Photography 101

Holidays and Events

No matter what the holiday or occasion: Thanksgiving, Christmas, Baby’s First or Grandmothers’ 90th, we all want to take pictures. Capturing these moments on film is a challenge for most of us, and in spite of the cameras available today, we can still end up with some pretty disappointing results. The following tips will help you to capture these moments and make all your special occasion photos special.

Capture the Emotion

With every special occasion comes some unforgettable emotion. Be sure to keep the camera handy to capture those spontaneous giggles, hugs, tears and surprises that will crop up when you least expect them. Be ready to shoot! Those candid shots may become your most prized possessions.

Show the Candles Aglow

For those “candle holidays” like birthdays, Christmas and Hanukkah, you may want to capture the special glow that only a lit candle can provide. To do this, turn off your flash and hold your camera very steady by bracing it on a railing, tabletop or door frame.

Avoid Red Eye

We have all experienced the disappointment of taking the perfect shot if only everybody’s eyes weren’t glowing red. While there are lots of picture-editing types of software available, there is one great way to avoid red eye in the first place: have your subject look over your shoulder instead of directly into the camera. Turning all the lights on in the room is helpful as well. Remember to use the red-eye reduction feature on your camera if you have one available to you.

Stay Within the Flash Range

Make sure to check the flash range of your camera! Subjects too close to the flash will appear washed out, and if they are out of range they will be too dark. The typical digital flash range is between six and ten feet; a film camera has a flash range of up to fifteen feet. And don’t forget that weak batteries will give you dark photographs. Install fresh batteries when you know you will shooting a lot of flash photographs.

Avoid Flash Reflections

Remember that mirror and window in the background of a flash photograph will reflect the flash and ruin your shot. If a reflective background is unavoidable, stand diagonally from the subject of your photograph to reduce the glare of the flash.

Get Close

Don’t be afraid to get close to your subject. Too much background can clutter the photograph and take the focus off the subject. Close up night-time scenes will brighter, and detail will be much sharper with a close-in shot.

Photographing Reunions and Family Gatherings

Reunions and family gatherings provide the perfect backdrop for great pictures. Whether you are taking pictures of the newest family addition, grandma and grandpa or a multi-generation shot, there are plenty of opportunities to get the family on film.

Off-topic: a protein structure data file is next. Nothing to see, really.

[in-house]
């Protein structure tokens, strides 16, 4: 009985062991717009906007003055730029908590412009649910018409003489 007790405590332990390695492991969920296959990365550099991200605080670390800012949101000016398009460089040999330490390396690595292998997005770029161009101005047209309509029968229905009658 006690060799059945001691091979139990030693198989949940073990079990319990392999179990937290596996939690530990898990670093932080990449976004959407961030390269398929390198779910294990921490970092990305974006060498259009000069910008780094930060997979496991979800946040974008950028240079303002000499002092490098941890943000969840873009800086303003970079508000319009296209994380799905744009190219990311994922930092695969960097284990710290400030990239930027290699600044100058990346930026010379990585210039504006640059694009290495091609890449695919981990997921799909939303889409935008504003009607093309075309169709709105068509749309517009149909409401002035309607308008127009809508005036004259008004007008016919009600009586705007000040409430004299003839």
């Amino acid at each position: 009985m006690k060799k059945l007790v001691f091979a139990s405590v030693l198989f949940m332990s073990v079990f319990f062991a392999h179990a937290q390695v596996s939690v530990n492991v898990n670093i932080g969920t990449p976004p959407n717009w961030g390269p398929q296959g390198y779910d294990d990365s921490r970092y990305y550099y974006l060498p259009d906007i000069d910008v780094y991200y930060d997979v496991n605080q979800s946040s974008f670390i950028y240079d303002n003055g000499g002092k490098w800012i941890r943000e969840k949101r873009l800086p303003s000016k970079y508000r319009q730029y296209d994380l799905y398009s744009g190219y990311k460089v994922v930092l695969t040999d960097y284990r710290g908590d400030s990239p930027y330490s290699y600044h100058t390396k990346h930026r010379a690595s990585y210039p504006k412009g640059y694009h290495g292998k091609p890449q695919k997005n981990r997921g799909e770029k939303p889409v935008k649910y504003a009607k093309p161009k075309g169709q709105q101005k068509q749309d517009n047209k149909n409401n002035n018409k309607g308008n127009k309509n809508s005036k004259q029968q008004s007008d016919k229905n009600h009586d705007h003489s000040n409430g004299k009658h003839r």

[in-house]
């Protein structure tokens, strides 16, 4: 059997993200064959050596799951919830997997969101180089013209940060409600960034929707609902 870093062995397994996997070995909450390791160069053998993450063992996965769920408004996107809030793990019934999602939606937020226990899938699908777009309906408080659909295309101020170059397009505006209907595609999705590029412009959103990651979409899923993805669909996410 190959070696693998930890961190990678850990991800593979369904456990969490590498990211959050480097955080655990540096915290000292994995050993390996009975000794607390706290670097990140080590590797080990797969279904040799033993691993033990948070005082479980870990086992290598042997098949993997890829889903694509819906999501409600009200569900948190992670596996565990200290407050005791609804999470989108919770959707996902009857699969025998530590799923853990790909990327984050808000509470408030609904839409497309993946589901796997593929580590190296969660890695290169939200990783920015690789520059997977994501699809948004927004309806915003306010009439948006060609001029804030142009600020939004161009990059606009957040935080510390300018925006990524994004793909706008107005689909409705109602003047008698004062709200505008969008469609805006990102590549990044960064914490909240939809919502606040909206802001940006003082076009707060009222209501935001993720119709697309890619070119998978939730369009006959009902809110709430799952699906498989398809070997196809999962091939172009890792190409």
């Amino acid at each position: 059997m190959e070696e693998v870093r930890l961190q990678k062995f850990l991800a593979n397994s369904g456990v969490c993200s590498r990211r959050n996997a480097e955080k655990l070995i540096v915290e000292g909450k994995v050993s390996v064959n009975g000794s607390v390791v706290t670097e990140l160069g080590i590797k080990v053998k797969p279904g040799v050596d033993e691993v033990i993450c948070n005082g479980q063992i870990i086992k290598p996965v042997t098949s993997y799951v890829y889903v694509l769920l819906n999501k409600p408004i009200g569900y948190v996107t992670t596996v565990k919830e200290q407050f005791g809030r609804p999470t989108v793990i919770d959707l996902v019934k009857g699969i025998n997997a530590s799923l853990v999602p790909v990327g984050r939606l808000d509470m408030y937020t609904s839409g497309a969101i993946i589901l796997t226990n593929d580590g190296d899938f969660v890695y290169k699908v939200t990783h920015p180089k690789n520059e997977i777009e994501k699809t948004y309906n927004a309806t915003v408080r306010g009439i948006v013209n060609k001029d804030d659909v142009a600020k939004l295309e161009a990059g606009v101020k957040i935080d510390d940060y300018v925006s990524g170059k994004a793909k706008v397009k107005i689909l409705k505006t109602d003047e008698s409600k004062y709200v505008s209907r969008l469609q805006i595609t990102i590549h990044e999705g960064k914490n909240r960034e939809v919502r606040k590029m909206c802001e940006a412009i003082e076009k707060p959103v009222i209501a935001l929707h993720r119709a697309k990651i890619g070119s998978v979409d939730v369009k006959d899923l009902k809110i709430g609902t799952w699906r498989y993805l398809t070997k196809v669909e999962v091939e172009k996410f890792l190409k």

Tell a Story

Take pictures of the weekend as it unfolds, and you will have the story of your special event on film! Take a picture of grandma as she gets out of the car, participates in the festivities with family and friends and her final departure for a timeline of events that will be a family treasure.

Use a Simple Background

Remember that a lot of stuff in the background can clutter your shot and alter the focus of your picture. Try and put the subject of your photograph in front of something plain and uncluttered. Nobody wants to see dad with a potted plant or light post growing out of the top of his head. If this is impossible, reposition yourself to get distracting background objects out of view.

Take Candid Shots

Resist the temptation to pose everyone perfectly for photographs. Candid shots often capture the personalities of the people and give a better representation of the event. Variety creates a lot of visual interest, so mix up your photographs for the best possible results.

Get Close

For the greatest impact, fill the camera’s viewfinder with your subject and eliminate all the background. Get close or use the camera’s zoom to put the emphasis exactly where you want it and eliminate the rest.

Provide One-Time-Use Cameras

Remember that everyone has a different point of view. If you provide several one-time-use cameras for everyone to use, you will find a variety of types of pictures (and vantage points) that will give a wonderful collection of photos to choose from when you begin to put together an album of the event.

We all know the value of a great set of pictures. The time we spend with family and friends becomes the memories we will live to cherish. With a little preparation and knowledge, anybody can get these moments on film and keep the memory of them alive for generations to come.

About WF Staff

Washington FAMILY Staff

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